Contemporary knowledge on the beginnings of the salt industry in the Polish lands is a result of thorough scientific research which has been conducted since the 1960s. Publications of archaeologists and historians (especially S. Fischer, A. Jodłowski, A. Keckowa, J. Piotrowicz and J. Wyrozumski) showed that the area of the oldest salt processing and the oldest mining of rock salt is Małopolska.
Traces of the first Saltworks producing salt from surface salt waters derive from the Middle Neolithic period (3,500 B.C.). They were discovered in Barycz near Wieliczka. In historical times, between the 11th and the 12th century, Wieliczka was the largest salt processing centre in Małopolska, listed for the first time as Magnum Sal (i.e. Great Salt) in a document of the papal legate Giles, dated by medievalists from the years 1124/ 1125 (the date 1105 included in the document was probably added in the 13th century).a
At the end of the 13th century, an enterprise called “Cracow Saltworks” was developed, comprising salt mines in Wieliczka and Bochnia along with the Saltworks located there. It continued to operate in this organisational form for almost 500 years, until the first partition of Poland (1772), being the largest enterprise of this type in the Republic of Poland and at the same time one of the largest in Europe.
Salt was the most important mineral in the Polish state and, according to a binding law, it was the property of the ruler (the so-called salt regality). It is estimated that at the time of King Casimir the Great (14th century), revenue from the sale of salt constituted 1/3 of the state treasury income. The heyday of Cracow Saltworks was between the 16th and the middle of the 17th century. The mining staff had approx. 2,000 people, and production exceeded 30,000 tonnes. In the 17th century, salt was extracted in Wieliczka from three mine levels, and eight shafts were made (including the shaft that is currently used for servicing tourist traffic, the Daniłowicz shaft). The very first maps of the Wieliczka mine were made at this time. Long-term wars, the plagues that accompanied them and natural disasters shook the salt economy in the middle of the 17th century, and the lessors managing the Saltworks neglected protection works, contributing to the mine’s ruin. It was only in the following century when specialists from Saxony arrived, led by J. G. Borlach, that they managed to improve the enterprise’s operation with respect to the organisational and technical aspects.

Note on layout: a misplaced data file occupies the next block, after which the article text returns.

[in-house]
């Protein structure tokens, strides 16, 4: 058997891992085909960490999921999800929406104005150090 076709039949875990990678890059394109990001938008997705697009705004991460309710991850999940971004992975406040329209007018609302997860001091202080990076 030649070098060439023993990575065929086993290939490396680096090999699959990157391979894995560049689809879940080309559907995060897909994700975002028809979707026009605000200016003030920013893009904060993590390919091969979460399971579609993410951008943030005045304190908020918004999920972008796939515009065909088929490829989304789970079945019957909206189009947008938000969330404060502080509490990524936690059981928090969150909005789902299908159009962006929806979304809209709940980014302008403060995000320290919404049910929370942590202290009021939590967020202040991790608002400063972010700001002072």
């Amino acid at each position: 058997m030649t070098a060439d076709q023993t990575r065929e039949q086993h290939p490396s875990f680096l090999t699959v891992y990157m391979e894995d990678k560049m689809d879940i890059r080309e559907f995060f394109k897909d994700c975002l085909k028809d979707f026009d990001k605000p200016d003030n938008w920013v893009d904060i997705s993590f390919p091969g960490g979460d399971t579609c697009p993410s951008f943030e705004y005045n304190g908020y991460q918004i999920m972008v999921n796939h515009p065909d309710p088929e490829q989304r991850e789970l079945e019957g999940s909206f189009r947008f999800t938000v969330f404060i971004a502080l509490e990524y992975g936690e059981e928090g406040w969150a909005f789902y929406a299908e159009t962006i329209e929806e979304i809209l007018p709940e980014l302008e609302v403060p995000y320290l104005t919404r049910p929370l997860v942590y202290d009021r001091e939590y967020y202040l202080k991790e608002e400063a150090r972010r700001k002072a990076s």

The Austrian times (1772 – 1918) are characterised by a huge increase in production, leading to spatial extension of the Wieliczka mine, mechanisation of mining works (steam and electric machines), employment of professional engineering staff and setting out the first tourist route for visitors.